• Shifting Into Overdrive




    At the gates of the trade winds

    Departing from Ouessant on the night of Saturday 9 to Sunday 10 January, at 2:33 '46' ', Franck Cammas, Charles Caudrelier and their four teammates continue their rapid descent from the North Atlantic towards the equator. With nearly 2,000 miles covered in two and a half days, at an average speed of 31.4 knots, the men of the Maxi Edmond de Rothschild are perfectly on the pace and even offered themselves, at the 6 p.m. check-in, a lead of 139 miles on Francis Joyon's record. This third day at sea was marked by a weather transition along the ridge of the Azores anticyclone and the six sailors had to deal with very variable winds and far too light for their liking to gain south. But rest assured, from next night the change of scenery will be radical.

    A transition zone along the ridge

    In the week preceding the Maxi Edmond de Rothschild's departure for the Jules Verne Trophy, the choice of the window and the precise timing to set off from Ouessant fueled many discussions within the team's weather unit. The one that was favored represented the best compromise to obtain a correct descent of the North Atlantic but above all a good connection in the South Atlantic to catch the depressions which spin towards the southern seas. The weather situation experienced by the crew of the flying maxi-trimaran for 24 hours, namely weakening winds which require a lot of maneuvering to constantly adapt the heading and the speed to the variations in force and direction of the flow, is directly linked at this time slot at the end of the departure window.

    “We tried to leave Ouessant as late as possible in the window for two reasons. The first, to avoid the strongest of the depression at the level of the Iberian peninsula and the second, to take advantage of a good sequence in the South Atlantic to be at the rendezvous with a depression leaving Latin America and taking the direction of the South Seas. It is the point of passage which essentially motivated our timing of departure. " However, but the story was clear from the start, this configuration could present some drawbacks, the main one being the movement of the ridge of high pressure over Gitana 17.




    “The conditions have been very unstable since our passage through Madeira and the day passed in a rather weakening wind - between 12 and 20 knots - with big changes of direction and passages of squalls. We can feel the ridge spreading out in our wake and in our West, " confided Charles Caudrelier, before recalling: " Our choice is not the most optimal for the time at the equator because we started at the end of the window. . But the equator is not our priority, it is the Jules Verne Trophy our objective. "

    By doing a series of gybes and sparing no effort, the six sailors on board nevertheless managed to fully exploit the potential of their machine and maintain good speed. A reason for satisfaction as the day sets on this record third day, especially as the gateway to the trade winds of the Northern Hemisphere is not very far. A much more powerful northeasterly flow will soon blow through the sails of the Maxi Edmond de Rothschild. As of next night, the pace will seriously accelerate aboard the latest Gitana for Cape Verde. Santo Antăo, the northernmost island of the archipelago, should be doubled tomorrow, Wednesday January 13, at midday.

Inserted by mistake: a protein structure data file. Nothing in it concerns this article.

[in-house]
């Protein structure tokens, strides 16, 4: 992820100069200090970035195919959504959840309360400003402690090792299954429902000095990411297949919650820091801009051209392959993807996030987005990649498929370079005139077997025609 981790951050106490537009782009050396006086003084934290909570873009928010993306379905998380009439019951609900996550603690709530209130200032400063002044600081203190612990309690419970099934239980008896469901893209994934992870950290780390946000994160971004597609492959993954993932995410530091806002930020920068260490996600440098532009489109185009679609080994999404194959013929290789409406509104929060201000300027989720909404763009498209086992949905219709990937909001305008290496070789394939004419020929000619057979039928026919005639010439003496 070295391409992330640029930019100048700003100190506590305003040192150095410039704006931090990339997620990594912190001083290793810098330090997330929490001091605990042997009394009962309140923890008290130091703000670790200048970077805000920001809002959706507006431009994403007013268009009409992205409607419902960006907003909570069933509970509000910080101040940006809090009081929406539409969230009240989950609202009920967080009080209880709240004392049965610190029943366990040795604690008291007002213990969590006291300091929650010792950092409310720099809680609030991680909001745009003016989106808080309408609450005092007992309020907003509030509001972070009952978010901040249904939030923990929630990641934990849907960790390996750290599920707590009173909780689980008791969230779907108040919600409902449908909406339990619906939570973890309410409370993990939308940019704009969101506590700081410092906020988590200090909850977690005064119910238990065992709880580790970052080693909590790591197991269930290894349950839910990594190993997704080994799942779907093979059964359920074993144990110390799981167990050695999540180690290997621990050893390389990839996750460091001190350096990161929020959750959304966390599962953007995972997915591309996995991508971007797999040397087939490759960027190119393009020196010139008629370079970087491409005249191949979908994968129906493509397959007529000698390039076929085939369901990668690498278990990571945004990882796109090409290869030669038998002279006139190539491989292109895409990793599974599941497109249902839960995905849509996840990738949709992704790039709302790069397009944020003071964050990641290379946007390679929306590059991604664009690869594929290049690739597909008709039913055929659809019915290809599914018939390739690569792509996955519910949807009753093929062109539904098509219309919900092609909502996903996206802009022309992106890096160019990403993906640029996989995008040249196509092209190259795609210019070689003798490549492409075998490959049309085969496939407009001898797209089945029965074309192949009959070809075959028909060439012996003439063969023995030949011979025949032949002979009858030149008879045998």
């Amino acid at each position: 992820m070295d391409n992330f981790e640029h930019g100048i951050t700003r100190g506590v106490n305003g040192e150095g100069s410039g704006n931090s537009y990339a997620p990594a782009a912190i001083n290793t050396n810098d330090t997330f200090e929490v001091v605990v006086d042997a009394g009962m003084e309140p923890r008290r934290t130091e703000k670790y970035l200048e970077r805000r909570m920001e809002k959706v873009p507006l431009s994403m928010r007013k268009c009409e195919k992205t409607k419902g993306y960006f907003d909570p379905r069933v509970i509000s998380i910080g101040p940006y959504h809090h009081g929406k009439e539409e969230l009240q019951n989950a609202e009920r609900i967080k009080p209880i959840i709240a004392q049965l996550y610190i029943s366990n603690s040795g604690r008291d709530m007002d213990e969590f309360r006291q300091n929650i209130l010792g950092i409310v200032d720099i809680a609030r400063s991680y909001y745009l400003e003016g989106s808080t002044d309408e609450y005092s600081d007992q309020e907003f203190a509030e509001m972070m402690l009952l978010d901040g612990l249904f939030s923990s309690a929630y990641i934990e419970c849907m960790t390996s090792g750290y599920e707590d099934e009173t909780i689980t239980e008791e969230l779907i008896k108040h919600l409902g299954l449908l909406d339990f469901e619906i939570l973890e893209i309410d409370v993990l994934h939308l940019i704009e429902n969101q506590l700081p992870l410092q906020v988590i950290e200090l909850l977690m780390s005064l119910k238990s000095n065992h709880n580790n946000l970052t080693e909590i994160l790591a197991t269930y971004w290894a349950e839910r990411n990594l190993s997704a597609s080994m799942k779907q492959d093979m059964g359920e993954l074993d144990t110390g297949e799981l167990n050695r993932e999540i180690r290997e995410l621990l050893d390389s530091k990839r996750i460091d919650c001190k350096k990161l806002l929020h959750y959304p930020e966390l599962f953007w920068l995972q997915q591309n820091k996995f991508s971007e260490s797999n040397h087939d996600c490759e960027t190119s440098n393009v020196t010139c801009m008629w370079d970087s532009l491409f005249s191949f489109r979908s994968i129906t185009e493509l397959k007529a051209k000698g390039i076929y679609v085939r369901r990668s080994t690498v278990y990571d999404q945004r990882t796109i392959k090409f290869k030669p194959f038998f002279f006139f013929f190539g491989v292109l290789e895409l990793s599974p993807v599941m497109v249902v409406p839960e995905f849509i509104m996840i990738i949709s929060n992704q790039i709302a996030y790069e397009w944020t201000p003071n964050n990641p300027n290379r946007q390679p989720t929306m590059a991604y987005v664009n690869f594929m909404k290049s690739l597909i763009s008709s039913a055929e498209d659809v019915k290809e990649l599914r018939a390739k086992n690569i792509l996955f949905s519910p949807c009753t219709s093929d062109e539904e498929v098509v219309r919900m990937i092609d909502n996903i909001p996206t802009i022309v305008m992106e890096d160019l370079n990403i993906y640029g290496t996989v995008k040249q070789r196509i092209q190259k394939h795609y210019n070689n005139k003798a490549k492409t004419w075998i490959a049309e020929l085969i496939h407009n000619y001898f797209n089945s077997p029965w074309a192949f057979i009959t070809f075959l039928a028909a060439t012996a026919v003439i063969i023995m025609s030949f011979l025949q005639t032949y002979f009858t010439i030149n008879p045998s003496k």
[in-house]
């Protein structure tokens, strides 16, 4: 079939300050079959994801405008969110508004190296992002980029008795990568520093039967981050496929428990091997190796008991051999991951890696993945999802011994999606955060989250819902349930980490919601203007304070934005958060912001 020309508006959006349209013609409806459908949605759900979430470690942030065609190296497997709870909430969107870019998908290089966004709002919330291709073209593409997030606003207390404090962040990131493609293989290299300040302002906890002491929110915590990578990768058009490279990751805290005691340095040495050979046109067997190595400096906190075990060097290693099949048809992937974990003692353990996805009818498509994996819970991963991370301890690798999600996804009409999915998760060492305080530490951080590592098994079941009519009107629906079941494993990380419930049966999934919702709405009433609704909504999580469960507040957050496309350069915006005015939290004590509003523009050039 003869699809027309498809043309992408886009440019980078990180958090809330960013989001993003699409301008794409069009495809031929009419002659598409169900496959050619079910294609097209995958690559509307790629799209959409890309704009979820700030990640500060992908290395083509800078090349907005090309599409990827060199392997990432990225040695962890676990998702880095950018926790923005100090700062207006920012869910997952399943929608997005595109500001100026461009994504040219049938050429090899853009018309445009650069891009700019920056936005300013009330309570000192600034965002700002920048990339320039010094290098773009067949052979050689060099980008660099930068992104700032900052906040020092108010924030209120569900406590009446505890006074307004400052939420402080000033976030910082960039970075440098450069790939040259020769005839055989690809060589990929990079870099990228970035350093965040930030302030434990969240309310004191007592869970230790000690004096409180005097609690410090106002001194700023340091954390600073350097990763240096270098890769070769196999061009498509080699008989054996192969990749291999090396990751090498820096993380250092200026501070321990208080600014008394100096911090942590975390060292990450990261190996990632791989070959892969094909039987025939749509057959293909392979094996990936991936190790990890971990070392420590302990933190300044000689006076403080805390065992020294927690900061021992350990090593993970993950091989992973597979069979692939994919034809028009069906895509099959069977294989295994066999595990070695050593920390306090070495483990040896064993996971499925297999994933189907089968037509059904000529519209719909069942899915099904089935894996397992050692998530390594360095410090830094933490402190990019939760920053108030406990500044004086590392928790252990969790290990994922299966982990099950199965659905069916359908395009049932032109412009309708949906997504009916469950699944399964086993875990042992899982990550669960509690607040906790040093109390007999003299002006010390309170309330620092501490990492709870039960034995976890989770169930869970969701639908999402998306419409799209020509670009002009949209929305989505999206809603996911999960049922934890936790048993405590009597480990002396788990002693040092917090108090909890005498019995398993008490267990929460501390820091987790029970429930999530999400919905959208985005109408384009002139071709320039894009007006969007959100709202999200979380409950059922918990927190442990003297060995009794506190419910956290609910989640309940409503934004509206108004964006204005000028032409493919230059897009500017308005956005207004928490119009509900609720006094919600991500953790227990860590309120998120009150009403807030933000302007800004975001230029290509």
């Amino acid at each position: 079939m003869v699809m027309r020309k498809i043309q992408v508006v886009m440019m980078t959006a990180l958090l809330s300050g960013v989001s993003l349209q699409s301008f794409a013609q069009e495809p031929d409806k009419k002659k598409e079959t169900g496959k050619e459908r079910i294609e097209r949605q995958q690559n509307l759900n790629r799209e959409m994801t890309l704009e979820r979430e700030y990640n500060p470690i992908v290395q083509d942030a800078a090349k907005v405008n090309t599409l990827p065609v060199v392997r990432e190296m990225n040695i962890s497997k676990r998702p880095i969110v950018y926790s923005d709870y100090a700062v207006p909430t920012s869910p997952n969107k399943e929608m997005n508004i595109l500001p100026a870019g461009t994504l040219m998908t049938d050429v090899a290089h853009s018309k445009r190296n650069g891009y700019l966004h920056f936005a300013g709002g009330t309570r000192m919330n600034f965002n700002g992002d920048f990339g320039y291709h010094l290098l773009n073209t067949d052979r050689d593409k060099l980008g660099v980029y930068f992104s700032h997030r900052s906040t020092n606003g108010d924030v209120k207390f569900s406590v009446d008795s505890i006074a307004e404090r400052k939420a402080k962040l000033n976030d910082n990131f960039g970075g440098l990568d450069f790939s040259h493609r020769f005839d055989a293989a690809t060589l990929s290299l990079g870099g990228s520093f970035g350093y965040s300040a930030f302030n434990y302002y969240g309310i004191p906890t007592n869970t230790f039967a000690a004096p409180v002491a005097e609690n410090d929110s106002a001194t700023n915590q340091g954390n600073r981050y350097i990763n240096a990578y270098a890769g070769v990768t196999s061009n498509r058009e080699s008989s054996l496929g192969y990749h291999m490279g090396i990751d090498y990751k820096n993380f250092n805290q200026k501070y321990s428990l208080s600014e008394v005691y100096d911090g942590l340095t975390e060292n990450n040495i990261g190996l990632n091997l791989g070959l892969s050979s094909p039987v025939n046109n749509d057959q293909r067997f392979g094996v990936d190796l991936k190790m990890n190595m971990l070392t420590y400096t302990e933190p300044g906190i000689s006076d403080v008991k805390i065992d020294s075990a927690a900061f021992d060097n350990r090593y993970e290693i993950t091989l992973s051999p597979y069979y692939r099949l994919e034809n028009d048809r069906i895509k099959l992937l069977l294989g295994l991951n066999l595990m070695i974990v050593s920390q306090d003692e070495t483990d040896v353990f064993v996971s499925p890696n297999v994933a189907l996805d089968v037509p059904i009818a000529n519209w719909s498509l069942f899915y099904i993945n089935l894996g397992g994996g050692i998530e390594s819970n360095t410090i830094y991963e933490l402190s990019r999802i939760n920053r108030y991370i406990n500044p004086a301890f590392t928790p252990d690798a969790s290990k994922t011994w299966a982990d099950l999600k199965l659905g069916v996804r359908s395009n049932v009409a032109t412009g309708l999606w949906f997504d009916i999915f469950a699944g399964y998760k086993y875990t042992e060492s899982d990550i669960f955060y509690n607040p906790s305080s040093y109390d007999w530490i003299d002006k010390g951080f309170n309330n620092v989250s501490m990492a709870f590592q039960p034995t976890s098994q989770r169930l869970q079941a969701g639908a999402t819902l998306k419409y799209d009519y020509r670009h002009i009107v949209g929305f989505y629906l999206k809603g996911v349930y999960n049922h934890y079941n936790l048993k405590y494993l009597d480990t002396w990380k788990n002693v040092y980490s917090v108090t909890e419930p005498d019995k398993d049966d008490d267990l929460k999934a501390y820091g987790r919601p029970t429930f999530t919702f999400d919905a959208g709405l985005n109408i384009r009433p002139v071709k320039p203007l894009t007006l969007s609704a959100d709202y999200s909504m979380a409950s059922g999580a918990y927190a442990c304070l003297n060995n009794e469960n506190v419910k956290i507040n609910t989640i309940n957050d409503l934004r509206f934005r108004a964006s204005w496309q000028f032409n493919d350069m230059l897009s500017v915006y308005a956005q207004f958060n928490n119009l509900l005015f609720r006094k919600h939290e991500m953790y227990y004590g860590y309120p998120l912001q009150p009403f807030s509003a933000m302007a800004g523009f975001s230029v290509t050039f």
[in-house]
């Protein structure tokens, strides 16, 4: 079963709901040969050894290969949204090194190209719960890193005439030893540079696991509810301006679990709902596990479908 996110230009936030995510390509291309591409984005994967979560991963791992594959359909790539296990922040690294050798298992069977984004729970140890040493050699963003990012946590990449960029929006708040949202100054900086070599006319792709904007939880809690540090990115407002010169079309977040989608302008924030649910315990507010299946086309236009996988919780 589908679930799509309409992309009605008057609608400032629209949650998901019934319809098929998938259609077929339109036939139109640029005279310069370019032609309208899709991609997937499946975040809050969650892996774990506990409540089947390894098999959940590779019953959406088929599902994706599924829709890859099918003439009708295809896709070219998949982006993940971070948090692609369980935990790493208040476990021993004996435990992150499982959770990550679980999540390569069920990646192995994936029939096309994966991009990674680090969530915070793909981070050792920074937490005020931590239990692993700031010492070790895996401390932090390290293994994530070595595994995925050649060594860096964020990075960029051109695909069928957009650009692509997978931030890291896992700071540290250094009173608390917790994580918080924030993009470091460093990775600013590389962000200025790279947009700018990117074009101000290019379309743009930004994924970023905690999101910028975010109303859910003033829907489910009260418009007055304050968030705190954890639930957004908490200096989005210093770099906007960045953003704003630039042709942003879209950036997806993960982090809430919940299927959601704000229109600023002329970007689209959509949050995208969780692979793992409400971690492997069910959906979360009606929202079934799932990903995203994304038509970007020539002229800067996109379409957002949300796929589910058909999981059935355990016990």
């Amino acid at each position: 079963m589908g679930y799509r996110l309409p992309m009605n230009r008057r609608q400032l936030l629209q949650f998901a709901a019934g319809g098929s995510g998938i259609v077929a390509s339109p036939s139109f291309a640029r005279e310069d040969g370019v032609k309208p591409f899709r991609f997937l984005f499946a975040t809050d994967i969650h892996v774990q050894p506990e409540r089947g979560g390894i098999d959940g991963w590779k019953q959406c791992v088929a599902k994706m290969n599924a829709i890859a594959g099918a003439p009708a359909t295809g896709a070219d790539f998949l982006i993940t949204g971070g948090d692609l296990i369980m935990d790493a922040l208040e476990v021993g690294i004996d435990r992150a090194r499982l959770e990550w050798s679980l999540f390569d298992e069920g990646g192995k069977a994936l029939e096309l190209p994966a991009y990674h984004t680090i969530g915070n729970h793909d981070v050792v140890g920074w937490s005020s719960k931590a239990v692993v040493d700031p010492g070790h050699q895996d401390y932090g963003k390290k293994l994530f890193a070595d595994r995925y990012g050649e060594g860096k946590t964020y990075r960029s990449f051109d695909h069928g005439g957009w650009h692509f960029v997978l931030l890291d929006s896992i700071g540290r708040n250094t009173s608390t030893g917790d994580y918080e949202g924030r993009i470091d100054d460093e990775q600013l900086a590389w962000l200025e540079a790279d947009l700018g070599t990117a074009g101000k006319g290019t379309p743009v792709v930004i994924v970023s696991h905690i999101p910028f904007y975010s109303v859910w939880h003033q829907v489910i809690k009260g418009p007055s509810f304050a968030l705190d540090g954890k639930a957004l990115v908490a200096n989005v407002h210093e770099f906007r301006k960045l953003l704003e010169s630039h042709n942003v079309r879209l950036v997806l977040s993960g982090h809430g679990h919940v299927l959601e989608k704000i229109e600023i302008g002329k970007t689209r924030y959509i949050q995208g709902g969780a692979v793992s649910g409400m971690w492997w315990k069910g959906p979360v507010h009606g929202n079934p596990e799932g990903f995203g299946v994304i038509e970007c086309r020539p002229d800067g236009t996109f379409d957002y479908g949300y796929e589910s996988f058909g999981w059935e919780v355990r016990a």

TRACKER


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    Slowdown around the Canaries

    After 48 hours at sea and nearly 1,700 miles sailed since the start, the Maxi Edmond de Rothschild is setting its bows off the Canary Islands this morning. At nearly 32 knots on average from Ouessant, the six sailors on board strive to exploit all facets of their weather window and spare no effort to lead the 32-meter giant to the equator as quickly as possible, as in witness the gybes yesterday during the roundabout of Madeira. Although the wind weakens as it approaches the Spanish archipelago, the anemometer has fallen below 20 knots since last night, Franck Cammas, Charles Caudrelier and their four teammates still have a slight lead on the record, 117 miles on the clock. from 8h.




    Escape to the South

    As imagined on the models, the high pressure ridge continues its course eastward and gradually extends in the wake of the latest Gitana. In permanent contact with their onshore router, Marcel van Triest, the men of the Maxi Edmond de Rothschildhave been exploiting the slightest variation in the wind since yesterday at the end of the day in order to reach the south as quickly as possible while trying to maintain a fairly westerly trajectory for the rest of their descent towards the southern hemisphere. Indeed, the temptation would be great to privilege only gliding and pure speed but on this part of the course, the positioning is of capital importance since it already conditions the crossing point of the Doldrums and above all, to in the short term, the angle at which the Gitana Team crew will be able to attack the northeast trade winds.

    For this record-breaking third day, the program will focus on negotiating the windfall of the Canaries, which just like Madeira yesterday is a subject as it extends southwards, and the management of the trajectory for the next "check- point ”, that of the Cape Verde Islands off Mauritania.